Did you know that 20% of the world’s population is illiterate?
Well, did you know that 66% of those illiterate people are women?
Did you know that as a whole the continent of Africa has less than a 60% literacy rate?
Did you know that even though 98% of the world’s illiterate people are concentrated in three main area’s – South and West Asia, Sub-Saharan Africa, and the Arab states – developed nations are also facing growing literacy issues?
No? I did.
Did you know that in the U.S. more than 93 million people have basic or below basic literacy skills? No? I did. What about the U.K? Did you know that 1 in 5 adults are classed as functionally illiterate?
No? I did.
I read it somewhere. I’d been reading since I was a little tot and I’d read about illiterate people. I lived in South Africa as a child, and I met quite a few people who couldn’t read. Unfortunately, in South Africa in the eighties, they were all black, they worked in the mines, or as garden boys, or as maids. And I understood that part of the fight against apartheid was about the inequality of education. As a child who loved school, it was my only frame of reference and the way it had been explained to me was that they were fighting to have the same education and chances in life that I had…well, that made sense.
But I was born in England. My parents were born in England and tracing back my family tree we’re talking at least eight generations born and raised in England. One of the wealthiest, most educated countries in the world. And when I was twelve I found out something that shocked me about my Granddad Adshead – my mum’s dad. I found out he couldn’t read. He couldn’t write. Not even enough to sign his own name. I saw a copy of his marriage certificate – he marked it with a cross.
Illiteracy was no longer a storyline in a book. No longer a way of keeping the down trodden at heel, or something to be wondered over with sympathy. Pity.
It was a part of my own family. My heritage. My close heritage. A touchable, breathing, part of my lineage. I loved reading, books were my life, and all I wanted to be was a writer. And suddenly I really started to understand the difference education makes-that reading makes-to a person’s life.
My granddad rarely worked, and what work he did get was low paid. When he couldn’t work my grandmother had to go with him to the benefits office to sign on–because he couldn’t read the forms and he didn’t want the employment officers to know he couldn’t read. He was an angry man. Angry at the world and all of us kids. He was difficult to get to know and even more difficult to love. He shied away from people, spent time raising canaries instead. He said he preferred their company. I found out later that this was a defense mechanism because he was ashamed and embarrassed. He didn’t want anyone to know his secret as he’d been bullied and ridiculed when he was young because of it.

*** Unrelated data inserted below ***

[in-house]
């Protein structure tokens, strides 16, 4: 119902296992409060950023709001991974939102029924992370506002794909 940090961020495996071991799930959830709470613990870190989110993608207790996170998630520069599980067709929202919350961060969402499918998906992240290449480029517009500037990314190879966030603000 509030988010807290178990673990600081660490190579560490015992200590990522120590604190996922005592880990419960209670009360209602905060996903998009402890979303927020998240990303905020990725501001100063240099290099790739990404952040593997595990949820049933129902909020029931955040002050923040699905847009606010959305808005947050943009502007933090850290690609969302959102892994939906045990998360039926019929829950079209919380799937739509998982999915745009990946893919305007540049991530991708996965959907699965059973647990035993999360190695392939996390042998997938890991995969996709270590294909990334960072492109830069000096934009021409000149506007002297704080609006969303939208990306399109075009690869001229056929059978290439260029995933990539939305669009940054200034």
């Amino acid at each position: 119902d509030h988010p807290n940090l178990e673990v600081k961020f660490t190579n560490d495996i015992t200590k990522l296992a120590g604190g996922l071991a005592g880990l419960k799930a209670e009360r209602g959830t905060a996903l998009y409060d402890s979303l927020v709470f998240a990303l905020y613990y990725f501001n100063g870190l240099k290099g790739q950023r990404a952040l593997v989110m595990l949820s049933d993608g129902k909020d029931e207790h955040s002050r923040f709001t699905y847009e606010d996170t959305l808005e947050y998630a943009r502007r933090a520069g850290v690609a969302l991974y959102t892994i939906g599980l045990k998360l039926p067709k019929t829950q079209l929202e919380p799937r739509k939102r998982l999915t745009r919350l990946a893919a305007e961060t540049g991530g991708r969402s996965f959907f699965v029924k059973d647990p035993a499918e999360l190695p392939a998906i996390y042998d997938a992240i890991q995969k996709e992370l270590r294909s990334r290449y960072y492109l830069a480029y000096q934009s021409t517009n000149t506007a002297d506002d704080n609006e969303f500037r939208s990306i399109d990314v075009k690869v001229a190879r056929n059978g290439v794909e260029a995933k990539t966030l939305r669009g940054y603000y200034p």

When I found out I hoped I’d never see another child bullied or ridiculed because they couldn’t read-because they wanted an education.
That was a hope too much.
Last year I read about a girl who made me cry. A child so desperate for an education that she stood up to a group of bullies and said I refuse to be bowed by you. I deserve better. I deserve more. And I will not let you stop me.
Malala Yousafzai. The 15 year old Pakistani school girl who was shot in the head by a masked gunman from the Taliban because she wanted to learn. She wanted to earn herself a better life, one she hopes to use to bring peace, stability, and equality to her people.
Somehow she survived the gunshot and has gone on to prove what a powerful motivator the desire for education, for learning, for reading can be, when she stood up as a UN special envoy for global education and told the world that she would not be stopped. That her persecutors had only made her stronger and more determined to achieve her goals.
Women like Malala will change the world.
Now, I hope for more like her.
So, you’re probably wondering why I’m banging on about global education and what that has to do with my latest book release, Nightingale. Well, simply put, I’m not spilling the beans. You’re going to have to read it to find out, but it does become clear. I hope you take a look. I don’t think you’ll be sorry.
For a chance to win a free paperback copy, email me at email@example.com and the winner will be drawn at random.